• inputSource – Used if “inputSource” is selected in the CONTROLLER parameter, to get values from another widget this name.
  • invisible: If set to “true” or checked, the widget will disappear when the Flash movie is run – NOTE: you can make all the widgets invisible interactively when the Flash moving is running simply by pressing the backslash key “\”.
  • multiplier – This number is multiplied with the raw input number from the controller, if set to OSC, hubFeed, or accelerometer. Many OSC devices and software provide fractional values from 0-1. To work with other toolkit widgets, these numbers should be scaled up to an integer range, e.g. by setting multiplier to 1023.
  • remoteHubIP – This sets the IP address of the Hub where the widget will get input values from a microcontroller. Normally this would be 127.0.0.1 for the Hub running locally. But set this to the IP address of another computer running a HUB, e.g. to access devices connected to that computer. Note that even if you are using a remote Hub, the Hub application must also be running locally on the same machine as the widgets.
  • sampleRate – The number of times per second the microcontroller port is queried for its value.
  • serialPort – For widgets set to communicate with an Arduino or XBee, the USB serial port name that the device is connected to. On the Mac, you can leave the default (/dev/cu.usb*) if only one device is hooked up. On the PC, replace this with the COM port used, e.g. COM7. For more detailed info on how to set this parameter, see the common features for all widgets discussion here.
  • smoothAmount – The size of the buffer for the smoothing. The larger the number, the more smooth the processed values will be, but the processed values output will have a longer delay from the actual sensor data.
  • urlString – This text is used for iotnREST and OSC inputs. For iotnREST, this is the URL sent to the remote device. For OSC, this is the OSC message that AnalogIn will listen for (e.g. “/slider/1” will listen for the message from iPhone app OSCemote’s first slider).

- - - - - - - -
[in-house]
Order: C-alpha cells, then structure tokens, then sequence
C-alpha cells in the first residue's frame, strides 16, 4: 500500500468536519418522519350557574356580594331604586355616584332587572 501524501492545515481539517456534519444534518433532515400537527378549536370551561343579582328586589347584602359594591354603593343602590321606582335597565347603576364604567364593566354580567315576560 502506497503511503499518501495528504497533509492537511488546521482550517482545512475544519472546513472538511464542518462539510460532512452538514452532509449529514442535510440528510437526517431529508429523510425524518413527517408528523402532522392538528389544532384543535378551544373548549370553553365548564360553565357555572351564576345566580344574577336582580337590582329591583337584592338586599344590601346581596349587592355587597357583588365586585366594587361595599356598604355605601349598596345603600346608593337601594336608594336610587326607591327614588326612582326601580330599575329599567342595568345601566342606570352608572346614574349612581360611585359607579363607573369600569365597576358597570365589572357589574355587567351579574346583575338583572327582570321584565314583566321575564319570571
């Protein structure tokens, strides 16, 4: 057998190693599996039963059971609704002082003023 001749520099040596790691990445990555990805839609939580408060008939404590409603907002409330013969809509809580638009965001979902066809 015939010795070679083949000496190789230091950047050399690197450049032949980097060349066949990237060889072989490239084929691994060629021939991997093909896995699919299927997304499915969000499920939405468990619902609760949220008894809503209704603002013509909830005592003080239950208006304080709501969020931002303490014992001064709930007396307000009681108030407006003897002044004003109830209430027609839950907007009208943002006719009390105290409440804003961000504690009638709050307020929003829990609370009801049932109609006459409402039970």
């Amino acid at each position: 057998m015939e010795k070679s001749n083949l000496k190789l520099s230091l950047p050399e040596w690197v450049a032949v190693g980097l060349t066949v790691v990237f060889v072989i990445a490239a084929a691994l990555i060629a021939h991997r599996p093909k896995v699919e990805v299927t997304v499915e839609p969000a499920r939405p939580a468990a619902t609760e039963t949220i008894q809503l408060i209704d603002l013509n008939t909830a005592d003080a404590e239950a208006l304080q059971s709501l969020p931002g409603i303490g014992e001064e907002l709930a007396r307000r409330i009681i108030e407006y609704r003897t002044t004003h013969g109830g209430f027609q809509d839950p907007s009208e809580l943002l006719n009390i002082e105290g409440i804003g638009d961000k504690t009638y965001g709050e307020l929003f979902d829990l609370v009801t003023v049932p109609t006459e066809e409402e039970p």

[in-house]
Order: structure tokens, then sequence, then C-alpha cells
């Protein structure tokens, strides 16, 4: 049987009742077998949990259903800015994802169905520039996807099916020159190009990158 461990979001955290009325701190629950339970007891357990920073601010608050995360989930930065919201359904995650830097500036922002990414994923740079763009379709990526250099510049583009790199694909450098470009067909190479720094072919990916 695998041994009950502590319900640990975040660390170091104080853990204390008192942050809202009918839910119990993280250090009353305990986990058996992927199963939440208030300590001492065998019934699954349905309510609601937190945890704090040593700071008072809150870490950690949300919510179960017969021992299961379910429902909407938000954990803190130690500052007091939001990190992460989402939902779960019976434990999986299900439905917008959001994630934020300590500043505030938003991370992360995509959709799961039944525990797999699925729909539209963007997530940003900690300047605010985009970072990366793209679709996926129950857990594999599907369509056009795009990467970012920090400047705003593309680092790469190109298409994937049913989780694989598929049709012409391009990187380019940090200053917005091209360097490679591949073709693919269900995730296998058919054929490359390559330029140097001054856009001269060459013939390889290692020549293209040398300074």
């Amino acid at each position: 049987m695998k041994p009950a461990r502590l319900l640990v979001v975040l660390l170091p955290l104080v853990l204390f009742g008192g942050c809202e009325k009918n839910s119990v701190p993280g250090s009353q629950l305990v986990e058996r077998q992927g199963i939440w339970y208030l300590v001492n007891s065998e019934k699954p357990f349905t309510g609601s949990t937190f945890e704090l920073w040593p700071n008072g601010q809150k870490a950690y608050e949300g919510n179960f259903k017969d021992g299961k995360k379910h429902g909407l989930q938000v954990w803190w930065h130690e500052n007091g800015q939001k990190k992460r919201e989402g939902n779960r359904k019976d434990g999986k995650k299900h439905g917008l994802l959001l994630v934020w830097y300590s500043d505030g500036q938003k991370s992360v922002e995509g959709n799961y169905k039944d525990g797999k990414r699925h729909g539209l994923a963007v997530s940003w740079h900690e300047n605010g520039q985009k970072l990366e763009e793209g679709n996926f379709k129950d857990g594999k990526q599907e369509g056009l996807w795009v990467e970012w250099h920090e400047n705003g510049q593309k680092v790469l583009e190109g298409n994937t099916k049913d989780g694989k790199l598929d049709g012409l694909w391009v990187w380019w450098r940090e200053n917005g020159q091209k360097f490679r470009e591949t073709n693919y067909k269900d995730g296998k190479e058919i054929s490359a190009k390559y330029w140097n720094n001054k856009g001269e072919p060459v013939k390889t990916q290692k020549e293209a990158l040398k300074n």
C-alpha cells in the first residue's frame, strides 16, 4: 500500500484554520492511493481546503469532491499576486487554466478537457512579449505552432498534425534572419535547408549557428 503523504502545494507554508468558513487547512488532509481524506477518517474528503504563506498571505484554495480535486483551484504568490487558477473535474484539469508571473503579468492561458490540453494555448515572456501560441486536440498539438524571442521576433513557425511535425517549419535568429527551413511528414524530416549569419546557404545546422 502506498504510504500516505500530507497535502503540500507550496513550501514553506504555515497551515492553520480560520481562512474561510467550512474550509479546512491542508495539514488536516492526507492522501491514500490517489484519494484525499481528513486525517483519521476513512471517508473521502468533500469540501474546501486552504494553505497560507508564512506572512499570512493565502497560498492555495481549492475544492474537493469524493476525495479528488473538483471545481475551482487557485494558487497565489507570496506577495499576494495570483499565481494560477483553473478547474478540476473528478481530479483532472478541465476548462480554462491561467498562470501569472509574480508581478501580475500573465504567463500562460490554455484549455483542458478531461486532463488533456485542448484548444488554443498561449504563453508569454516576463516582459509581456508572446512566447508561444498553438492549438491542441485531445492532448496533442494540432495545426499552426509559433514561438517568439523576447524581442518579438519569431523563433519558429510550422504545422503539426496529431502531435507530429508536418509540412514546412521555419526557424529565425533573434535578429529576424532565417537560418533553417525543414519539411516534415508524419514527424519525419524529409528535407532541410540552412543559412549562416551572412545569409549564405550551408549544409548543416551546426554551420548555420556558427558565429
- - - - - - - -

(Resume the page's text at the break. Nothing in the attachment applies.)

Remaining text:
• xbeeRemoteID – When using the Xbees, use this number to indicate which remote Xbee you wish to communicate with. (note, this is a decimal number, when configureing the XBee in XCTU the ID number you enter there is in hexedecimal).

Tutorials

Working with OSC

AnalogIn can receive OSC messages from any device, and will read the a value after the main OSC string if the string matches what’s specified in oscString. It will multiply this value by the multiplier specified in the widget parameters. So for example, if you use the iPhone app OSCemote, the Sliders send a message such as:

/slider/1 0.3

In this case, you would set the oscString parameter to “/slider/1”, and the multiplier to 1023. AnalogIn will then convert the numbers OSCemote sends (which are between 0 and 1), and convert them to the full range of the widget (0-1023).

For more information, see the OSC tutorial.

Code Interface

The below examples assume an AnalogIn widget with an instance name of “input0”

multiInput

AnalogIn can accept multiple values from the OSC, hubFeed and accelerometer controllers. The main interface and output of AnalogIn only pays attention to the value correlating to the controllerInputNum setting – e.g. if set to 0, the first value is used, if set to 3 the fourth value is used. But all values can be accessed via this code interface.

Examples of this would be accessing the x,y,z values from the accelerometer of an iPhone. Rather than setting up three separate AnalogIn widgets, only one is needed, and the three values can be accessed in code via the following method. Another example would be getting all of the joints in a skeleton sent by the Kinect.

input0.multiInput = processInput; // process multiple values from AnalogIn with an instance name of input0

// function to process multiple values
function processInput(... args) { // args is an array that will contain all the values
   for(var i:int=0; i<args.length; i++) { // get each value in order
      trace(args[i]);
   }
}

connectWidget()

Causes the widget to connect to the controller, the same result as using the connect button.

input0.connectWidget();

disconnectWidget()

Causes the widget to connect to the controller, the same result as using the connect button.

input0.disconnectWidget();

Last modified July 6th, 2014